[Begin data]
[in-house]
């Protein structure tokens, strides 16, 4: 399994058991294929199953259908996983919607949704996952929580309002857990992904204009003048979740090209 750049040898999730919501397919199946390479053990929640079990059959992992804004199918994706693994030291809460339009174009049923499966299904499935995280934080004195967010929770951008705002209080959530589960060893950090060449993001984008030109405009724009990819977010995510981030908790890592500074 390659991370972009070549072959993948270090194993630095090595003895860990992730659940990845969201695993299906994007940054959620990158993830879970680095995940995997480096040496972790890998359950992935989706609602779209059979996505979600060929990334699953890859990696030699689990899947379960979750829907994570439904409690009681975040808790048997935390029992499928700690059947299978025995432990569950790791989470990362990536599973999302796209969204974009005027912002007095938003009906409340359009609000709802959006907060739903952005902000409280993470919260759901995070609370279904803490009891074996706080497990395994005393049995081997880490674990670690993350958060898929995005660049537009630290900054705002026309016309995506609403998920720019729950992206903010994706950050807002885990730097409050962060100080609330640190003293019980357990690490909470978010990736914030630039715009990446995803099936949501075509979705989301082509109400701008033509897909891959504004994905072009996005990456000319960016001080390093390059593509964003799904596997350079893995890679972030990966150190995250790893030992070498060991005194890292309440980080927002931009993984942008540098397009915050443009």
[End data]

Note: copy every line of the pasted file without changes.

[in-house]
């Protein structure tokens, strides 16, 4: 399994058991294929199953259908996983919607949704996952929580309002857990992904204009003048979740090209 750049040898999730919501397919199946390479053990929640079990059959992992804004199918994706693994030291809460339009174009049923499966299904499935995280934080004195967010929770951008705002209080959530589960060893950090060449993001984008030109405009724009990819977010995510981030908790890592500074 390659991370972009070549072959993948270090194993630095090595003895860990992730659940990845969201695993299906994007940054959620990158993830879970680095995940995997480096040496972790890998359950992935989706609602779209059979996505979600060929990334699953890859990696030699689990899947379960979750829907994570439904409690009681975040808790048997935390029992499928700690059947299978025995432990569950790791989470990362990536599973999302796209969204974009005027912002007095938003009906409340359009609000709802959006907060739903952005902000409280993470919260759901995070609370279904803490009891074996706080497990395994005393049995081997880490674990670690993350958060898929995005660049537009630290900054705002026309016309995506609403998920720019729950992206903010994706950050807002885990730097409050962060100080609330640190003293019980357990690490909470978010990736914030630039715009990446995803099936949501075509979705989301082509109400701008033509897909891959504004994905072009996005990456000319960016001080390093390059593509964003799904596997350079893995890679972030990966150190995250790893030992070498060991005194890292309440980080927002931009993984942008540098397009915050443009």